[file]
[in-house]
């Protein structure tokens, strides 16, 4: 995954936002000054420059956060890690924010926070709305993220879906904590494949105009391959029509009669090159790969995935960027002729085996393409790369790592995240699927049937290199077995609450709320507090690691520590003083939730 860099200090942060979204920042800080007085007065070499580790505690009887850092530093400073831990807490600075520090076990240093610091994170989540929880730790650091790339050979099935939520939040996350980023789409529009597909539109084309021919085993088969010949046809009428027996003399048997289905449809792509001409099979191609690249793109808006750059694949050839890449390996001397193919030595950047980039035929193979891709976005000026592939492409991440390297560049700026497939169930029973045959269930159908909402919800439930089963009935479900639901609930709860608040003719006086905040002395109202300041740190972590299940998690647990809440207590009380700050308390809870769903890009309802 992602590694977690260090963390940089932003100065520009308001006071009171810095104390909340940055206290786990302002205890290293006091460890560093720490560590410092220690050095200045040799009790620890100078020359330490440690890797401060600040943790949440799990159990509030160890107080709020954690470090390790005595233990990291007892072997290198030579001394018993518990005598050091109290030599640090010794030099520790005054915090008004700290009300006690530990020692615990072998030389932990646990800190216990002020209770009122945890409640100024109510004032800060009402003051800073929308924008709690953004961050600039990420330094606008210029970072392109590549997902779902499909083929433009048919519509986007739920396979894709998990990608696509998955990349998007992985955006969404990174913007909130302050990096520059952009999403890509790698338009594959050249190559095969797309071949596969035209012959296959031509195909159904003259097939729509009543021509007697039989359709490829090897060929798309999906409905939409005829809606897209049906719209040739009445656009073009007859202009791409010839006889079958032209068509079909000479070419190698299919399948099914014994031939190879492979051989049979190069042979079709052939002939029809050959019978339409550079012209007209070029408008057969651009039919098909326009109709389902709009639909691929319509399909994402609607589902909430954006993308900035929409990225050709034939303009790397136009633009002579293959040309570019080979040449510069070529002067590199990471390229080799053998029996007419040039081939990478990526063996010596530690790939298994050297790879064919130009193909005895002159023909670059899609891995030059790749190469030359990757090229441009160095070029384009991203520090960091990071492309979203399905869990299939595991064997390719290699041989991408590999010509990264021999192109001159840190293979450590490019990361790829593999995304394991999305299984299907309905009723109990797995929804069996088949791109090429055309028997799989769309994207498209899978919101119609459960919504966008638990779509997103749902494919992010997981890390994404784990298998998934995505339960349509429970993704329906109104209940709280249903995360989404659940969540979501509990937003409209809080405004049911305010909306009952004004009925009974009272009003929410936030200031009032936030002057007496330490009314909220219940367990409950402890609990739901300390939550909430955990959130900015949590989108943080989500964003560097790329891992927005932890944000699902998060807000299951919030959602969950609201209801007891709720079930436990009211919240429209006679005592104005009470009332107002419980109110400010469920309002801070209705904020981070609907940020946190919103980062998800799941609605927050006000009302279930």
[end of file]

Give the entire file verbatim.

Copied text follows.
[in-house]
């Protein structure tokens, strides 16, 4: 995954936002000054420059956060890690924010926070709305993220879906904590494949105009391959029509009669090159790969995935960027002729085996393409790369790592995240699927049937290199077995609450709320507090690691520590003083939730 860099200090942060979204920042800080007085007065070499580790505690009887850092530093400073831990807490600075520090076990240093610091994170989540929880730790650091790339050979099935939520939040996350980023789409529009597909539109084309021919085993088969010949046809009428027996003399048997289905449809792509001409099979191609690249793109808006750059694949050839890449390996001397193919030595950047980039035929193979891709976005000026592939492409991440390297560049700026497939169930029973045959269930159908909402919800439930089963009935479900639901609930709860608040003719006086905040002395109202300041740190972590299940998690647990809440207590009380700050308390809870769903890009309802 992602590694977690260090963390940089932003100065520009308001006071009171810095104390909340940055206290786990302002205890290293006091460890560093720490560590410092220690050095200045040799009790620890100078020359330490440690890797401060600040943790949440799990159990509030160890107080709020954690470090390790005595233990990291007892072997290198030579001394018993518990005598050091109290030599640090010794030099520790005054915090008004700290009300006690530990020692615990072998030389932990646990800190216990002020209770009122945890409640100024109510004032800060009402003051800073929308924008709690953004961050600039990420330094606008210029970072392109590549997902779902499909083929433009048919519509986007739920396979894709998990990608696509998955990349998007992985955006969404990174913007909130302050990096520059952009999403890509790698338009594959050249190559095969797309071949596969035209012959296959031509195909159904003259097939729509009543021509007697039989359709490829090897060929798309999906409905939409005829809606897209049906719209040739009445656009073009007859202009791409010839006889079958032209068509079909000479070419190698299919399948099914014994031939190879492979051989049979190069042979079709052939002939029809050959019978339409550079012209007209070029408008057969651009039919098909326009109709389902709009639909691929319509399909994402609607589902909430954006993308900035929409990225050709034939303009790397136009633009002579293959040309570019080979040449510069070529002067590199990471390229080799053998029996007419040039081939990478990526063996010596530690790939298994050297790879064919130009193909005895002159023909670059899609891995030059790749190469030359990757090229441009160095070029384009991203520090960091990071492309979203399905869990299939595991064997390719290699041989991408590999010509990264021999192109001159840190293979450590490019990361790829593999995304394991999305299984299907309905009723109990797995929804069996088949791109090429055309028997799989769309994207498209899978919101119609459960919504966008638990779509997103749902494919992010997981890390994404784990298998998934995505339960349509429970993704329906109104209940709280249903995360989404659940969540979501509990937003409209809080405004049911305010909306009952004004009925009974009272009003929410936030200031009032936030002057007496330490009314909220219940367990409950402890609990739901300390939550909430955990959130900015949590989108943080989500964003560097790329891992927005932890944000699902998060807000299951919030959602969950609201209801007891709720079930436990009211919240429209006679005592104005009470009332107002419980109110400010469920309002801070209705904020981070609907940020946190919103980062998800799941609605927050006000009302279930």